“Monster” anti-austerity Halloween march takes place in Montreal

A Halloween protest against the Quebec Liberal government’s austerity plan, which was announced in spring 2014, turned out to be a “monster” on October 31.

Tens of thousands participated in the march, dubbed “Austerity: A Horror Story” in acknowledgement of it falling on Halloween. Members of Quebec’s largest union federations, retirees, health care workers, community groups and approximately 85,000 post-secondary students participated. The now-famous “red square,” symbol of 2012’s Maple Spring student protests in Quebec, was again seen everywhere in the Montreal core.

The last large anti-austerity protest in Montreal was on April 3, 2014, when approximately 60,000 students went on a one-day strike and took to the streets in response to the provincial government’s budget propositions. The march was organized by the Association pour une solidarité syndicale étudiante (ASSÉ), one of the main forces behind the Maple Spring organizing.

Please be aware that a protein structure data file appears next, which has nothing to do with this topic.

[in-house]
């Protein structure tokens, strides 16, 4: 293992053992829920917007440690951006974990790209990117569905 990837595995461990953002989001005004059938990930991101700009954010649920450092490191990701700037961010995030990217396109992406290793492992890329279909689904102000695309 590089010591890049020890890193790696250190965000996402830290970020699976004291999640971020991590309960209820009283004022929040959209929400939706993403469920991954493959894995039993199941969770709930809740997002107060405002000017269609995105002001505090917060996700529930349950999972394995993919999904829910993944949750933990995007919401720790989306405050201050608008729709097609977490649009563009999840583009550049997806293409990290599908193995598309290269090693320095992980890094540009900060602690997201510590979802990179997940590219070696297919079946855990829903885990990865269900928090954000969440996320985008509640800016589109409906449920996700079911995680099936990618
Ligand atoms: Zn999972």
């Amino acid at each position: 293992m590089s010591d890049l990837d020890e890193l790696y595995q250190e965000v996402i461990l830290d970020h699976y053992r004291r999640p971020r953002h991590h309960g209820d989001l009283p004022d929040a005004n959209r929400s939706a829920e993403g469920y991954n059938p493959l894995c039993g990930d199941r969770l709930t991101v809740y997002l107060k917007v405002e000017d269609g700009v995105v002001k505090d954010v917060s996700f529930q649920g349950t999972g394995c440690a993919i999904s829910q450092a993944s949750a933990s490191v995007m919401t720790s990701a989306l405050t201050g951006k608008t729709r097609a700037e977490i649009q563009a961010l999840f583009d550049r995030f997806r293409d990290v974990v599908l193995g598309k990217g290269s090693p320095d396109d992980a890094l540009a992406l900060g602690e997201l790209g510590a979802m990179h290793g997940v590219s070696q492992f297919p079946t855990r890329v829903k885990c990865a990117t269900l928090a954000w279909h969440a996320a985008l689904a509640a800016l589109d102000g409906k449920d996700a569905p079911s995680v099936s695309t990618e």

Police in Montreal declared the April 3 march illegal before it started, claiming that organizers did not provide them with the march route ahead of time. The protest ended with violence as police deployed tear gas, pepper spray, projectile launchers, batons and shields against participants.

The October 31 march was also declared illegal for the same reason, but took place peacefully and without any major conflicts according to the Montreal Police Service (SPVM).







Quebec courts feeling strain of Maple Spring cases